I like to use the "promise" or "contract" analogy. Tell them that an interface is like a contract in that any concrete class that implements it MUST implement each of the methods as they are listed. In other words, by implementing an interface, a class is promising to implement all of its listed method signatures.

share|improve this answer

Using the House method tends to work quite well:

An interface is a basic description of a class (or blueprint for an object). So an interface for a house would indicate that you in the house you must have a roof, walls, foundation, etc. This is useful because then you can define and implement any objects or functionality that may be needed for more complex objects when the basic ideas are the same... for example a door object needs to be able to open and close and has certain properties that would always be the same for each door. Why create the functionality multiple times? Just create

share|improve this answer

Maybe their real question is "Why bother with interfaces? We're getting along fine with just classes."

Interfaces serve precisely one purpose: to allow one class to invoke methods in another class without a direct dependency. So to explain interfaces, you are going to have to find an example where a direct dependency is intolerable, and then show how using an interface solves that problem. It should be simple enough in C#. Surely they are already using interfaces to work with library classes.

share|improve this answer

In the art of unit testing book, they reference interfaces as a method of abstraction really. The example involved being able to log messages without worrying if it was an EmailLogger implementing ILogger or FileBasedLogger or TextMessagingLogger. Write some code that logs using an ILogger. Maybe make them feel the pain by writing code that does not use an interface.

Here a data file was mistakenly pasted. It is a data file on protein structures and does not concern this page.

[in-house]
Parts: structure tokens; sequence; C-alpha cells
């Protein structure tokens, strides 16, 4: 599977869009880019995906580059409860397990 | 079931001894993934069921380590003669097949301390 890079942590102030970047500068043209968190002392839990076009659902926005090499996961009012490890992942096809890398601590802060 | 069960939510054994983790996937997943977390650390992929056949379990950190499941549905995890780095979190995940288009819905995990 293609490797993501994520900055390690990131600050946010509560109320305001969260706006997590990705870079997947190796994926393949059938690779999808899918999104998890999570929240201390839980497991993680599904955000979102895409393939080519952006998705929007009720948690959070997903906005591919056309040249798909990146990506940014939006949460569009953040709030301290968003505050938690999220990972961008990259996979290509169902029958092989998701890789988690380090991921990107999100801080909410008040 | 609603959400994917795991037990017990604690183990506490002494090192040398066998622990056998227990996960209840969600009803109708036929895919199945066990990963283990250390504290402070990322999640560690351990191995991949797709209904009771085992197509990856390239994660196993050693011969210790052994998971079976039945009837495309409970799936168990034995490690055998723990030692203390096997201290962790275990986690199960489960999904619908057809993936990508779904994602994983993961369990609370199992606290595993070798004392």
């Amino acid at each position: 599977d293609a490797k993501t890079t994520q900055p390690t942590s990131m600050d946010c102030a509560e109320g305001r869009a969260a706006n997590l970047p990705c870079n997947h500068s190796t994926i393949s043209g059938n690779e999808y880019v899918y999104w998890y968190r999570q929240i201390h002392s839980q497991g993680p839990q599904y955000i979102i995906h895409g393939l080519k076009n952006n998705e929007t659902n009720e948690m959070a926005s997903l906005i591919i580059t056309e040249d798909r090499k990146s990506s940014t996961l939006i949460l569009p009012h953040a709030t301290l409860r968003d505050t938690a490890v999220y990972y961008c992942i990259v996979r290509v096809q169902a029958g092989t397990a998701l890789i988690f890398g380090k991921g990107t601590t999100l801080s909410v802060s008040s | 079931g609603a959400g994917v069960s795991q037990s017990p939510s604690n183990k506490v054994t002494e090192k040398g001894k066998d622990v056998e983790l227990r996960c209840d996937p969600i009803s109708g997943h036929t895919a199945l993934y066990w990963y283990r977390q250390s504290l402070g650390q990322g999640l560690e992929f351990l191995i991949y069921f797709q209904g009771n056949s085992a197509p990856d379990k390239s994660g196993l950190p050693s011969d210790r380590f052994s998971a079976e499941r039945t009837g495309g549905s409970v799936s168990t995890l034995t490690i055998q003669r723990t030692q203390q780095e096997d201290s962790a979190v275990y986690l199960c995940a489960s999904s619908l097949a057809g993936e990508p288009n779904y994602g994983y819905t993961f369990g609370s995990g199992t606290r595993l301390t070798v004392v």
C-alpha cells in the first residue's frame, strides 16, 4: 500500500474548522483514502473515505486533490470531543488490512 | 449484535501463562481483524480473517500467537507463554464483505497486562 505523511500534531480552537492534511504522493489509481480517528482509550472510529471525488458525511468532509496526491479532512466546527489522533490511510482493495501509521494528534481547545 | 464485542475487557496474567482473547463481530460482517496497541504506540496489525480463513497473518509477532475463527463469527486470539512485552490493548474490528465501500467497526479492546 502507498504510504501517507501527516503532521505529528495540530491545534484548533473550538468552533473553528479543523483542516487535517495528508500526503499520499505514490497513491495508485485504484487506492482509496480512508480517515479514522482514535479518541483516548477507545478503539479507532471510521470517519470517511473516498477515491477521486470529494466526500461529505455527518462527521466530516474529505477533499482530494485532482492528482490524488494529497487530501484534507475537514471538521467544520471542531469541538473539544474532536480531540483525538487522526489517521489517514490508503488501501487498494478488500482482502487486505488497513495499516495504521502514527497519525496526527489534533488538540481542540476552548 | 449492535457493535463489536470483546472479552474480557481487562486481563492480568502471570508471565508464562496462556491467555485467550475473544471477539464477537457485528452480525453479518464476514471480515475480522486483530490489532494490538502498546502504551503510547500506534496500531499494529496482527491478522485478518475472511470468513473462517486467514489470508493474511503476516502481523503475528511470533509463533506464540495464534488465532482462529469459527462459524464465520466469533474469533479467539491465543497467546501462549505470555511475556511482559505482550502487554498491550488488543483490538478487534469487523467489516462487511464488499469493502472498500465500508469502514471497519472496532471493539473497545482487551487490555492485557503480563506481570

Basically what is confusing about interfaces to beginners is understanding why they are needed over plain old classes.

share|improve this answer

Interfaces are the basis of proper composition and shine in relationship with many design patterns (e.g. the Command pattern). As such, they are fundamental to sound OO design. Teach interfaces as the rule and class inheritance as the exception. Class inheritance (extends) is mostly unnecessary and widely misunderstood and leads to rigidity while promising flexibility. Interface implementation, on the other hand, leads to a more functional design and stimulates creativity.

A proper way to teach interfaces is to create a bit of undo functionality, with an interface 'Command', having two methods 'do' and 'undo' and a command stack.

Interfaces should be:

  • Coherent (the methods should have an obvious relationship, such as do() and undo(), fork() and join()),
  • Obvious to implement (the pre- and post-conditions of each method should be easy to understand, even though the implementation of the interface might be complex). This guarantees encapsulation and reuse,
  • Well named (generally the name should be an adjective, although exceptions can be made, such as the Command above).

Finally, interfaces generally define the façade of a more complex system, in order to insulate implementation changes in a future release from the users of this system.

share|improve this answer

Compare the Interface to the user Interface of an application with human users.

If the GUI is locked down and doesn't change you can change how the application does things behind it and the users will not know anything has changed. The application can go from a using access on the local machine to using some database in the cloud and the user will not have to, in theory, change what they do or how they do it.